Despite months of endless negotiations, street demonstrations and unrelenting squabbling in the House of Commons, the cloud of uncertainty surrounding Brexit still hasn’t become any clearer.

The original exit deadline has been and gone, with Theresa May seemingly no closer to agreeing a deal and now hoping to extend the deadline until the end of June.

Somewhat inevitably, this shroud of ambiguity and doubt is causing a great deal of concern among homeowners and prospective buyers. While the UK faces the possibility of leaving the EU without a deal, the true implications of a hard Brexit remain completely unclear; with buyers and sellers unsure of whether they should hang fire or strike in the midst of such uncertainty.

Whether you’re hoping to invest in property development or sell your existing home, the impact of Brexit simply cannot be ignored.

Are UK House Prices Stagnating?

Earlier this year, data from the House Price Index showed that house price growth was stagnating at just 1.7%, the lowest rates since 2013. More recent data from Rightmove, published in March, shows that the average asking price for a home has dropped by 0.8% compared to the same time last year.

Of course, these figures relate to the national average, and house price growth will very much depend on the area you’re buying or selling. For example, last year house prices in London fell by 1.7%, with many other areas in the South East of England also struggling. In contrast, house prices in the North West rose by 4.6%, while growth has also been particularly strong in the East Midlands and other places further north.

Overall, despite the sheer amount of Brexit uncertainty, house prices have remained remarkably steady in the wake of the 2016 referendum. Although these prices are yet to experience a significant drop, the slow growth rates are what’s proving so concerning for sellers, with buyers uncertain whether a hard Brexit could trigger a market crash in the near future.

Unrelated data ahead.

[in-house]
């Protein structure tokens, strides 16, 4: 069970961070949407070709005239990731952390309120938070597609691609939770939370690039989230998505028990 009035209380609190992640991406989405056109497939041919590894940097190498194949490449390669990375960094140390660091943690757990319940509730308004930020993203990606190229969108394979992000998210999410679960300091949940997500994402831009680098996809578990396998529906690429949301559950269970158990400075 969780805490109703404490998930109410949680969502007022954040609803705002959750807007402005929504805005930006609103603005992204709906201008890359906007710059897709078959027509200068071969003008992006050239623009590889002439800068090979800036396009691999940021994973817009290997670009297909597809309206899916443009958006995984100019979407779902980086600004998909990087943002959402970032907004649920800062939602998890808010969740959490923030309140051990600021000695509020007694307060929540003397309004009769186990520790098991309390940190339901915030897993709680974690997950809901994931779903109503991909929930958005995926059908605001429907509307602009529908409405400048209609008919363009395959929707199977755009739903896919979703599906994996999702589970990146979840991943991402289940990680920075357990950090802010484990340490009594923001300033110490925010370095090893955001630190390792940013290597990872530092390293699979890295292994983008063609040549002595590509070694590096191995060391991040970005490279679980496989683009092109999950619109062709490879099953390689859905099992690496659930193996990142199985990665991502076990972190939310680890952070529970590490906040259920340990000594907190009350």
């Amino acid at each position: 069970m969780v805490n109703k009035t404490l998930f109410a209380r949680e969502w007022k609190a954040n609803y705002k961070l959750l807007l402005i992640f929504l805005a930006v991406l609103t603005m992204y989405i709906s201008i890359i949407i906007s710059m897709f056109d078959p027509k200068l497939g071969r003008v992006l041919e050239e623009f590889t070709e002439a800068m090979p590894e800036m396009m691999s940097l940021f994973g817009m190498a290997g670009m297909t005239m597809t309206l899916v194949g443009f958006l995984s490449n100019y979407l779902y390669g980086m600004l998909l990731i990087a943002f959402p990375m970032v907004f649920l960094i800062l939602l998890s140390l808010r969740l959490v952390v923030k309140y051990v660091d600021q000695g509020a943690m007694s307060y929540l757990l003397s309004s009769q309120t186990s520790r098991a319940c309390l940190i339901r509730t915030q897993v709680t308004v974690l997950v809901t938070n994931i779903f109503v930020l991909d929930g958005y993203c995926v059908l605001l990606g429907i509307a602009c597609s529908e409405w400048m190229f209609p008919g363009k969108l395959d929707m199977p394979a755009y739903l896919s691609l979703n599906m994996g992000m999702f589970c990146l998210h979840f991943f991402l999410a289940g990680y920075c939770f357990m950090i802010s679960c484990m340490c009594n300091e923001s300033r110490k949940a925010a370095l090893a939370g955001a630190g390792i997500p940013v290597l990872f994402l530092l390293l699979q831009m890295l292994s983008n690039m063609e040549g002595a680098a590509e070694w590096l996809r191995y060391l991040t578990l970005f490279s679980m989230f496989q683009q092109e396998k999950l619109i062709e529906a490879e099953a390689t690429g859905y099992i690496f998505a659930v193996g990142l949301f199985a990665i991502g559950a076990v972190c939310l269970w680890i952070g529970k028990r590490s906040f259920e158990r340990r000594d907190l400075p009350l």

The Slowest Market For 6 Years

At the end of last year, the Royal Institution for Chartered Surveyors (Rics) claimed that the UK property market was at its slowest for more than 6 years. Their data suggested that both supply and demand were at their lowest rates since 2012, with the looming shadow of Brexit making plenty of homeowners understandably jittery.

However, despite the average home taking around 4 months to sell, the number of transactions has actually remained steady over the past 12 months; while 2018 saw first-time-buyer mortgages hit their highest levels in a decade.

How Could a Hard Brexit Impact House Prices?

Back in September, the governor for the Bank of England Mark Carney, claimed that a no-deal Brexit could see house prices fall by up to 33%. Although he was simply outlining a worst-case scenario, such a prediction has undoubtedly made buyers and sellers much more hesitant. More recently, market experts have express concern over how a no-deal Brexit will impact the market, while the Office for Budget Responsibility (OBR) predicts a 0.3% drop by the end of 2019.

Unfortunately, there’s no way of knowing exactly what will happen, which is why Brexit continues to cause such uncertainty and disagreement amongst experts. Whether the UK leaves with a deal or not, however, the general consensus is that prices will continue to stagnate following the departure; while the possibility of a full-blown crash remains unlikely.

Is Now a Good Time to Buy a House?

For first-time buyers, this is an incredibly exciting time. House price growth is continuing to stall and flounder, leaving the door open for them to make a great investment before any Brexit-related consequences hit the market. With the assistance of the government’s Help to Buy Scheme, buying a home suddenly seems much more affordable than it did five years ago.

But buying a home is always going to be a significant investment, so you certainly shouldn’t make any rash decisions or pull the trigger too early. If you’re planning on buying somewhere to live long-term, however, then this is undoubtedly a great time to invest—at least in some parts of the country.

Either way, if it’s the home of your dreams and the price is right, then you shouldn’t let any Brexit uncertainty hold you back.

The infographic below by The Blackmore Group shows how Brexit is impacting the UK property market.